Pereniall, I'm not sure I follow your argument. Yes, it is uncertain what the OP means by a perfect crystal. Typically, however, it means a defect-free single-crystal : no impurities, no dislocations, no grain boundaries, and infinitely large (no edge effects).
     
    Last edited: Nov 11, 2004
  13. Nov 11, 2004 #12

    Gokul43201

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    I am a materials scientist, and we use the word 'crystalline' to describe all materials that have a periodic arrangement of atoms, irrespective of whether they are covalent (diamond) or ionic (NaCl), ceramic (Al2O3) or metallic (Cu), semiconductor (Si) or superconductor (YBa2Cu3O7) - that just doesn't matter.

    A lattice is simply a periodic array of points. When you put atoms in these points, you get a crystal (or a crystal lattice). All crystalline materials have a lattice. The arrangement of these lattice points (along with the basis) is called the lattice structure or crystal structure.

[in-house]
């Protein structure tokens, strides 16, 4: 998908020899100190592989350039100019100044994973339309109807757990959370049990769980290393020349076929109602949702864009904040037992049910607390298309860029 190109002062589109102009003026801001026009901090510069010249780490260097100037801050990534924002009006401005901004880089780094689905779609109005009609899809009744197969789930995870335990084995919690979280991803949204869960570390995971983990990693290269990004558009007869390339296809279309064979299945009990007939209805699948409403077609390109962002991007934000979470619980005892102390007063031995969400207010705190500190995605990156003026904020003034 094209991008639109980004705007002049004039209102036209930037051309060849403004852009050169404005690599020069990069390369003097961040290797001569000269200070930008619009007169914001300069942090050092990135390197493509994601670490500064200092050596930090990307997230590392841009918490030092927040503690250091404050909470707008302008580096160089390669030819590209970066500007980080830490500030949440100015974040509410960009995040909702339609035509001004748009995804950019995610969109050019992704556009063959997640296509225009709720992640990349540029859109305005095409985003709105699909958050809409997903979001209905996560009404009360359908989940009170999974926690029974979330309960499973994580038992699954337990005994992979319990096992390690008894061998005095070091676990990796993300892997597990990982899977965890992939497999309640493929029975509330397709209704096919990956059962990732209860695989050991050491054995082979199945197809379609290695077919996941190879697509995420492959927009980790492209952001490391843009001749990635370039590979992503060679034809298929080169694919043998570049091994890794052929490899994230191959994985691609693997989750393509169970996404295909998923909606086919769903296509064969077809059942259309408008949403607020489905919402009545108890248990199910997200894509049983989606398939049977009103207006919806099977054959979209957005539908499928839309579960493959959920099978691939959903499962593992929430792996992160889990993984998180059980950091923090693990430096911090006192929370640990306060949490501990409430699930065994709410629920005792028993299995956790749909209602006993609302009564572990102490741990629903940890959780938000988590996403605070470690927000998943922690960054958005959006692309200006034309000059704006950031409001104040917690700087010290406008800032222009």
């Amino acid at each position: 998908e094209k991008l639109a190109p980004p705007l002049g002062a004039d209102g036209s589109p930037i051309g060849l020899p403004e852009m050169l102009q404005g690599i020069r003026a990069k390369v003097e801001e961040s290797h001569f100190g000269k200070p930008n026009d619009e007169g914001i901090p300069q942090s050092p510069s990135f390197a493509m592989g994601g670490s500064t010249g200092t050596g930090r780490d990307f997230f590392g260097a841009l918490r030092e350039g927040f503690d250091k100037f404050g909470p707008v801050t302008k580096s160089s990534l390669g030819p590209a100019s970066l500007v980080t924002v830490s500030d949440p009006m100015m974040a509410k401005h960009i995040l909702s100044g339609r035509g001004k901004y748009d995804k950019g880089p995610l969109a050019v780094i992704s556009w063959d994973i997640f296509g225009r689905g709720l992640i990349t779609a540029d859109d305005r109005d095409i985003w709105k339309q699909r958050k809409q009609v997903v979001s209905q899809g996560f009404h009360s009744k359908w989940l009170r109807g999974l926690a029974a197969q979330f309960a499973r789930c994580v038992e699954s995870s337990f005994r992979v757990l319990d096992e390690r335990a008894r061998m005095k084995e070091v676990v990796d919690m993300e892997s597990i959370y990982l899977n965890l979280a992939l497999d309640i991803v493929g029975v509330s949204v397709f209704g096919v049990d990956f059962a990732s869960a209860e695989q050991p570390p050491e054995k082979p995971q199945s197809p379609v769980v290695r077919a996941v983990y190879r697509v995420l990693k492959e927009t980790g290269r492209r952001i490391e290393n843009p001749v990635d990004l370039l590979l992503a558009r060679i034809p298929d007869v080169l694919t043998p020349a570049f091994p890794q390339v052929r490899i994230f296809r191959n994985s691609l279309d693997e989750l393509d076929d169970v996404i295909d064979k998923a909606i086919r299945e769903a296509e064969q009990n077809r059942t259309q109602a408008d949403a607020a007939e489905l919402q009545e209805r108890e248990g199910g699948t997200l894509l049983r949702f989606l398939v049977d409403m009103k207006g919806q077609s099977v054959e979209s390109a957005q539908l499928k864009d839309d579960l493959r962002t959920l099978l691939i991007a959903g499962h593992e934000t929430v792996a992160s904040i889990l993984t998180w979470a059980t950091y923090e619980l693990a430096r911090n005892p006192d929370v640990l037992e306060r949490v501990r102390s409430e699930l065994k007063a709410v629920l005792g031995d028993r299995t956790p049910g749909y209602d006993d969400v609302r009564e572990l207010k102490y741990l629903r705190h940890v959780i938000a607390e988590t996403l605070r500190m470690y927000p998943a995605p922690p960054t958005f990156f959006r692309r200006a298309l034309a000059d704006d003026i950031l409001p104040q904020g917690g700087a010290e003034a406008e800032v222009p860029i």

What gives you the impression that the term 'crystalline' is used only to refer to ceramics or covalently bonded materials ? I hope they don't teach that in school ?
     
    Last edited: Nov 11, 2004
  14. Nov 12, 2004 #13

    PerennialII

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    The issue was trying to answer the question on how different people infer different terms inherently different. I do agree very much with how you're using the term crystal and what a typical 100% perfect crystal were to be. In this case it just doesn't lead to any sort of information on brittleness, which to me suggests the person is thinking about something else and using a different branch of termilogy / definition.

    edit :

    So does this essentially end up that both teachs have a defect free perfect crystal, the chemistry one having a perfectly ordered one, the physics one adding also "perfect bonding" to the definition (a la covalent etc. essentially eliminating mechanisms of deformation)?
     
    Last edited: Nov 12, 2004
  15. Nov 12, 2004 #14
    Thank you all. I'm studying solid material. And it's quite new things with me.
    In my notes, I wrote: Almost perfect crystals of material contain few dislocations to cause plastic flow. Therefore, they are strong but brittle.
    That's what physics teacher taught.
     
  16. Nov 12, 2004 #15

    PerennialII

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    My prof. went the same way, adding other properties to the definition of a perfect crystal than its arrangement ... I'd say its a bit a school/teach/prof thing (in the process causing the commotion above :rofl: ).
     
  17. Nov 12, 2004 #16
    Haha, yeah ... I totally want to sleep when my teacher is teaching... It seems the more he teaches, the more I don't understand